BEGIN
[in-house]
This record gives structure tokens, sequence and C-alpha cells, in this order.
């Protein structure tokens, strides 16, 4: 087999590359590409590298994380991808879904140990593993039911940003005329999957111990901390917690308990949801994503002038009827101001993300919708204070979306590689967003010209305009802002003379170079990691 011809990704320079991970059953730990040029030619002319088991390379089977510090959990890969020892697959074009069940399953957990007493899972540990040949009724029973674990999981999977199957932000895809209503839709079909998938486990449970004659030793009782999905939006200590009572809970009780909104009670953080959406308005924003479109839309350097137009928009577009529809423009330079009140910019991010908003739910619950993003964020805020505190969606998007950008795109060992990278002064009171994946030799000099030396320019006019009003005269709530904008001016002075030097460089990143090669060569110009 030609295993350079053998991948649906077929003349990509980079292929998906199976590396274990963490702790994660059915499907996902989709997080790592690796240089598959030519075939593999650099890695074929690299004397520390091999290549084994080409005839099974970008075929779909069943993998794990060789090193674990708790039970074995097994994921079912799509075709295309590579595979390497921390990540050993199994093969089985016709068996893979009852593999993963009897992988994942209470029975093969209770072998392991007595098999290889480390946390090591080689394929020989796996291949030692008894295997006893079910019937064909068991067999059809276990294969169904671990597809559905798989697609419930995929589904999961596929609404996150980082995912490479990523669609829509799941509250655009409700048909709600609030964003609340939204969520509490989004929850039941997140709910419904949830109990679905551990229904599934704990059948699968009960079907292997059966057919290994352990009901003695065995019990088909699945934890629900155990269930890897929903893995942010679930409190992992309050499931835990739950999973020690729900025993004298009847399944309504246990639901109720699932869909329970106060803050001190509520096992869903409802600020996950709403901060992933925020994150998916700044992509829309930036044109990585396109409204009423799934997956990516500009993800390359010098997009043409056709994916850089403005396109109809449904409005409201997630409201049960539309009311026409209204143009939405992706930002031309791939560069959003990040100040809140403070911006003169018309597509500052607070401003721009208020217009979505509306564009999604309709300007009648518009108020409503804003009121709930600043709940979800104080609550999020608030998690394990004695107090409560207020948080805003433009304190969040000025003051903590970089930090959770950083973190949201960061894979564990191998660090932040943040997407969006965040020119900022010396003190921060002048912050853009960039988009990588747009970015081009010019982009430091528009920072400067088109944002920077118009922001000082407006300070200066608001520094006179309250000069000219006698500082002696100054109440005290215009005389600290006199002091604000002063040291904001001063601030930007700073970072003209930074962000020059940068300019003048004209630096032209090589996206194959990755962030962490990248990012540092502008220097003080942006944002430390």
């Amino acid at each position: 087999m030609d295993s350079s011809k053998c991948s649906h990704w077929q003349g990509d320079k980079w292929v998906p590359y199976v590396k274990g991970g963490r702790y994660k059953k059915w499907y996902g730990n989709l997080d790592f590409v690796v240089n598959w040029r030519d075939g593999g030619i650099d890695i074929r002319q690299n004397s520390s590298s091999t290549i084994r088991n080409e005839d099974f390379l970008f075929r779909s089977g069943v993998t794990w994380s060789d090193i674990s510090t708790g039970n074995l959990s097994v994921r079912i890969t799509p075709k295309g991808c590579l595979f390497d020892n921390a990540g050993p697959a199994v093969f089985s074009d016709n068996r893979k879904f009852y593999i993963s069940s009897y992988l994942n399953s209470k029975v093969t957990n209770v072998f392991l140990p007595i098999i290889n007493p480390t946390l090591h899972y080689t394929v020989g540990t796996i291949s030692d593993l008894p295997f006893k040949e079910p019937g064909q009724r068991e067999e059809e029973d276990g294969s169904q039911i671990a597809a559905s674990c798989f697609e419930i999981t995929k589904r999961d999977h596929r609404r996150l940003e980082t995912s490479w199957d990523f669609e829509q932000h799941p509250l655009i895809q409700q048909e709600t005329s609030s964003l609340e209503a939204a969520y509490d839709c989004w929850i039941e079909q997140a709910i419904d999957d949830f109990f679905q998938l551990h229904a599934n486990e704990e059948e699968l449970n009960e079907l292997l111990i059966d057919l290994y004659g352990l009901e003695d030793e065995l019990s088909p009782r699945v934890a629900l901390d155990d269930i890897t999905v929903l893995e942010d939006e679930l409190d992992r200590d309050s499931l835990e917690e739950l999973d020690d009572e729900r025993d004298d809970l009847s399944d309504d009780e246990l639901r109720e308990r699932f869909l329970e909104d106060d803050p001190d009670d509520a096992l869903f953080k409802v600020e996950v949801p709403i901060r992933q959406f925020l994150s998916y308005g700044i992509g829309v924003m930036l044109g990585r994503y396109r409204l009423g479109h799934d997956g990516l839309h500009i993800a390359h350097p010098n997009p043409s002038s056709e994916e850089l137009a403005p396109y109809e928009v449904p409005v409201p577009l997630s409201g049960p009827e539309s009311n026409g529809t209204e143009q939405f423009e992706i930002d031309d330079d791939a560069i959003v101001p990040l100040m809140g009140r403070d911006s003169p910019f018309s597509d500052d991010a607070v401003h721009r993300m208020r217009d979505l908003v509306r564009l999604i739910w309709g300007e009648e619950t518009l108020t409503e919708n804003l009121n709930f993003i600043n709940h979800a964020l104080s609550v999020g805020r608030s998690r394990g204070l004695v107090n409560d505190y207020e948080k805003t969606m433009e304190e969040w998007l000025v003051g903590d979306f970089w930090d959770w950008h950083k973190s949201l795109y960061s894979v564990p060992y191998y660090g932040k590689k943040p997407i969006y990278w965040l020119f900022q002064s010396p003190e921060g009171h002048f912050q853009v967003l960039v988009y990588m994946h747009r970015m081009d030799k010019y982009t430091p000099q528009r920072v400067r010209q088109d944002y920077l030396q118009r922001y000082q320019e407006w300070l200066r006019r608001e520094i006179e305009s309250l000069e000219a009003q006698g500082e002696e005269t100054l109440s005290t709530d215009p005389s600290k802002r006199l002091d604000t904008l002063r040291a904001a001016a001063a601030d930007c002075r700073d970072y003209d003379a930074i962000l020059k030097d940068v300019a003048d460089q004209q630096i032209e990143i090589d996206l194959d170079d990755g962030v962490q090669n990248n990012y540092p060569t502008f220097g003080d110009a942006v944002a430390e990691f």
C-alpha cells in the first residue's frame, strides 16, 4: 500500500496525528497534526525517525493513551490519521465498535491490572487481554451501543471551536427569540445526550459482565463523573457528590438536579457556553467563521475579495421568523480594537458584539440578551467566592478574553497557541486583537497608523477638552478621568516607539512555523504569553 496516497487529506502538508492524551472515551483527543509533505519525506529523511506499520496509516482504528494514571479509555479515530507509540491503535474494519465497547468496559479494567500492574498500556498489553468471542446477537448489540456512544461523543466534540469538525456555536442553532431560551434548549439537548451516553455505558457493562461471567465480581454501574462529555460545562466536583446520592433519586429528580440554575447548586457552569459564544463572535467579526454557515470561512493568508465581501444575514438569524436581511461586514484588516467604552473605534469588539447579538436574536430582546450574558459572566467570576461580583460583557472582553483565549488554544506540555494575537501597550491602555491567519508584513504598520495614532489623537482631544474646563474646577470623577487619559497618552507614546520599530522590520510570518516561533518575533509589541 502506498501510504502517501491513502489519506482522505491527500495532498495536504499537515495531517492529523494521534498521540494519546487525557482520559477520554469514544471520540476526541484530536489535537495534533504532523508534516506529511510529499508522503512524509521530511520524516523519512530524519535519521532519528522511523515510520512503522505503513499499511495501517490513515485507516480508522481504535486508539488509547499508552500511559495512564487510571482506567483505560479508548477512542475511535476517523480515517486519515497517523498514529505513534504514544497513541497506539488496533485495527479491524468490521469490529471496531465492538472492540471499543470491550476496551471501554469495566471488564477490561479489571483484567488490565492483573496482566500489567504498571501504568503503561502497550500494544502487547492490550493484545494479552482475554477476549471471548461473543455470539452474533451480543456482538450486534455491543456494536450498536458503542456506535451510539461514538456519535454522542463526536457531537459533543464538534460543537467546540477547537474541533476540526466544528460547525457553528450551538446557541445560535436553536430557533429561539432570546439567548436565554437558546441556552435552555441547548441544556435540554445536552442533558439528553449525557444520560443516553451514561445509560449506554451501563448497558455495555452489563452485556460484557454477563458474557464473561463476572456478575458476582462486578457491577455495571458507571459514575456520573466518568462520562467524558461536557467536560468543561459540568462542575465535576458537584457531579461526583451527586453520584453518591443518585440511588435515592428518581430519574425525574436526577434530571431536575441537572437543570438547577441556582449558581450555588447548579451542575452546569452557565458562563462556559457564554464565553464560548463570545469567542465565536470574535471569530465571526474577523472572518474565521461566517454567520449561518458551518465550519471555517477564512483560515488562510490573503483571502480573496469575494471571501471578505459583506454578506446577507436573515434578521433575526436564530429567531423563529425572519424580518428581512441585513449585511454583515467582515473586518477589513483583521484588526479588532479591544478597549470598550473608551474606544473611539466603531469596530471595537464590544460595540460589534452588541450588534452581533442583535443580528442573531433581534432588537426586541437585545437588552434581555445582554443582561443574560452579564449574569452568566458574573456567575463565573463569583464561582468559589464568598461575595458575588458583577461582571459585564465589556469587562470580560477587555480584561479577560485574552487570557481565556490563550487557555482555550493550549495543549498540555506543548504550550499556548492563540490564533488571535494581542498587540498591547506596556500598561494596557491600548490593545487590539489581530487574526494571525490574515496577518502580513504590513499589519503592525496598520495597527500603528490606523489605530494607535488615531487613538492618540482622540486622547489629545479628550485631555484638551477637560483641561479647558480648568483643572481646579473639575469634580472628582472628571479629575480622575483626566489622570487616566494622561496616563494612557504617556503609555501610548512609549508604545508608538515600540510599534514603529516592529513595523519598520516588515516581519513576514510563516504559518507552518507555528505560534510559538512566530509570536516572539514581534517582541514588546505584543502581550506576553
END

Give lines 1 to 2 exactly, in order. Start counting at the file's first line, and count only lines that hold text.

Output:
[in-house]
This record gives structure tokens, sequence and C-alpha cells, in this order.